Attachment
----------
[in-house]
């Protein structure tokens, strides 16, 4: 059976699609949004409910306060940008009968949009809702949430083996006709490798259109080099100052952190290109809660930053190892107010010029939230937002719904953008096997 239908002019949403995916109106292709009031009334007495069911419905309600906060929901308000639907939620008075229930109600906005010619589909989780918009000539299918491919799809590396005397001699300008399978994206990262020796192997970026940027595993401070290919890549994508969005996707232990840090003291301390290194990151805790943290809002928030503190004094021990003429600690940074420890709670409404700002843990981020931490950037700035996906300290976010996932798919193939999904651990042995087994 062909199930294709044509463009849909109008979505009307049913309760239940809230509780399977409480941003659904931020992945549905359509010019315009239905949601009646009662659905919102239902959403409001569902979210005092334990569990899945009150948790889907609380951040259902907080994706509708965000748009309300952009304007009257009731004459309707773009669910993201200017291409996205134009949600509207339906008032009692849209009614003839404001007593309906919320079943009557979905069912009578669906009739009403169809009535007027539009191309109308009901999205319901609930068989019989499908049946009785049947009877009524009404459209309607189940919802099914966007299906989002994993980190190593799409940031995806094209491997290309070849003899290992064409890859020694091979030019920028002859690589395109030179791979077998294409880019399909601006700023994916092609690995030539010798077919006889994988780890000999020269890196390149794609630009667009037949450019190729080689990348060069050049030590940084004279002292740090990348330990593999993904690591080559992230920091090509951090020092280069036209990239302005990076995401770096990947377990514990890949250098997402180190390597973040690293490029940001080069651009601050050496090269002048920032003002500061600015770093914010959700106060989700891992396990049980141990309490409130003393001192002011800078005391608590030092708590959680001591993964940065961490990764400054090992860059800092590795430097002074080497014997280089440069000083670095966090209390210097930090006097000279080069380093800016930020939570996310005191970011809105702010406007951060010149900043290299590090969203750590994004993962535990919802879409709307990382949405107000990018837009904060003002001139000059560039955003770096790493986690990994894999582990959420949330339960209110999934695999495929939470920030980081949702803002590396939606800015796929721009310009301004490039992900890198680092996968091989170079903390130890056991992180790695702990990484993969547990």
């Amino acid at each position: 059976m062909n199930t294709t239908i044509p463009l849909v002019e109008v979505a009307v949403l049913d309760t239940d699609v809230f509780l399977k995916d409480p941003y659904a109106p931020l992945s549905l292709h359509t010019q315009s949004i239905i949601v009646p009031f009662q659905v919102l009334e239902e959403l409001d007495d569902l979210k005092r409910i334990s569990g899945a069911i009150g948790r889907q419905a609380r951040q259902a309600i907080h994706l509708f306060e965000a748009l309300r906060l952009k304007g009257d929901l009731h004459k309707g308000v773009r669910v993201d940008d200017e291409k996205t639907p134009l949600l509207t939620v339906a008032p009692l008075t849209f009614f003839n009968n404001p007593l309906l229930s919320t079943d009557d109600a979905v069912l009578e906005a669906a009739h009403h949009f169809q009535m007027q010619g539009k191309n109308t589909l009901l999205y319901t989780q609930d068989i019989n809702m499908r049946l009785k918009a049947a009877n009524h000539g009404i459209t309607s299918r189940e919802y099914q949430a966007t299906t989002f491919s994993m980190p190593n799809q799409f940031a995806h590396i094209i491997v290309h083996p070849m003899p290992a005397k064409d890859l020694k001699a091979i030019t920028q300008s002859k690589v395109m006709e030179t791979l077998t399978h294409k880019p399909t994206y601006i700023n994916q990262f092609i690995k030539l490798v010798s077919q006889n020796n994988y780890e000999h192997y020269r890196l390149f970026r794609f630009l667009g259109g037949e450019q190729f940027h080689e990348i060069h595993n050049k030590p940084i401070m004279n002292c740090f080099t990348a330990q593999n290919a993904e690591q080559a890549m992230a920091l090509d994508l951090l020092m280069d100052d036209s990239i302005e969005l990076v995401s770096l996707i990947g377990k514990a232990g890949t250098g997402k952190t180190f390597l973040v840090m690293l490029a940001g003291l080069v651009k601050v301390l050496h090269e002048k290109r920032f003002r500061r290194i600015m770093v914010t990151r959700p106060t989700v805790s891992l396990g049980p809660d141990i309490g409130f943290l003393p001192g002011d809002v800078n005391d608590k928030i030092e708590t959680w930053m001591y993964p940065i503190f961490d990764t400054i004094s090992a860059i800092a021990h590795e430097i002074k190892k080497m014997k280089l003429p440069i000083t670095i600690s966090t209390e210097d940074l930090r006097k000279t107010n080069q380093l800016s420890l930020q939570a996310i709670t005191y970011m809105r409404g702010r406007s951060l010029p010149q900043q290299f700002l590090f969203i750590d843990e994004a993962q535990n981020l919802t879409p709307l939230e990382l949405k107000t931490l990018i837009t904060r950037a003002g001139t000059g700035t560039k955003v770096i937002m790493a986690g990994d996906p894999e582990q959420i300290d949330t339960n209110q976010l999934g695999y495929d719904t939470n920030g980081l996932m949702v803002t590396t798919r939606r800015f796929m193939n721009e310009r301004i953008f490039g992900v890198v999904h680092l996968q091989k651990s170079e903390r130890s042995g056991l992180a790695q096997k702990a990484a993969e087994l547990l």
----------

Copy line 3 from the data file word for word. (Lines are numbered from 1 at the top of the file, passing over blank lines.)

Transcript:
């Amino acid at each position: 059976m062909n199930t294709t239908i044509p463009l849909v002019e109008v979505a009307v949403l049913d309760t239940d699609v809230f509780l399977k995916d409480p941003y659904a109106p931020l992945s549905l292709h359509t010019q315009s949004i239905i949601v009646p009031f009662q659905v919102l009334e239902e959403l409001d007495d569902l979210k005092r409910i334990s569990g899945a069911i009150g948790r889907q419905a609380r951040q259902a309600i907080h994706l509708f306060e965000a748009l309300r906060l952009k304007g009257d929901l009731h004459k309707g308000v773009r669910v993201d940008d200017e291409k996205t639907p134009l949600l509207t939620v339906a008032p009692l008075t849209f009614f003839n009968n404001p007593l309906l229930s919320t079943d009557d109600a979905v069912l009578e906005a669906a009739h009403h949009f169809q009535m007027q010619g539009k191309n109308t589909l009901l999205y319901t989780q609930d068989i019989n809702m499908r049946l009785k918009a049947a009877n009524h000539g009404i459209t309607s299918r189940e919802y099914q949430a966007t299906t989002f491919s994993m980190p190593n799809q799409f940031a995806h590396i094209i491997v290309h083996p070849m003899p290992a005397k064409d890859l020694k001699a091979i030019t920028q300008s002859k690589v395109m006709e030179t791979l077998t399978h294409k880019p399909t994206y601006i700023n994916q990262f092609i690995k030539l490798v010798s077919q006889n020796n994988y780890e000999h192997y020269r890196l390149f970026r794609f630009l667009g259109g037949e450019q190729f940027h080689e990348i060069h595993n050049k030590p940084i401070m004279n002292c740090f080099t990348a330990q593999n290919a993904e690591q080559a890549m992230a920091l090509d994508l951090l020092m280069d100052d036209s990239i302005e969005l990076v995401s770096l996707i990947g377990k514990a232990g890949t250098g997402k952190t180190f390597l973040v840090m690293l490029a940001g003291l080069v651009k601050v301390l050496h090269e002048k290109r920032f003002r500061r290194i600015m770093v914010t990151r959700p106060t989700v805790s891992l396990g049980p809660d141990i309490g409130f943290l003393p001192g002011d809002v800078n005391d608590k928030i030092e708590t959680w930053m001591y993964p940065i503190f961490d990764t400054i004094s090992a860059i800092a021990h590795e430097i002074k190892k080497m014997k280089l003429p440069i000083t670095i600690s966090t209390e210097d940074l930090r006097k000279t107010n080069q380093l800016s420890l930020q939570a996310i709670t005191y970011m809105r409404g702010r406007s951060l010029p010149q900043q290299f700002l590090f969203i750590d843990e994004a993962q535990n981020l919802t879409p709307l939230e990382l949405k107000t931490l990018i837009t904060r950037a003002g001139t000059g700035t560039k955003v770096i937002m790493a986690g990994d996906p894999e582990q959420i300290d949330t339960n209110q976010l999934g695999y495929d719904t939470n920030g980081l996932m949702v803002t590396t798919r939606r800015f796929m193939n721009e310009r301004i953008f490039g992900v890198v999904h680092l996968q091989k651990s170079e903390r130890s042995g056991l992180a790695q096997k702990a990484a993969e087994l547990l």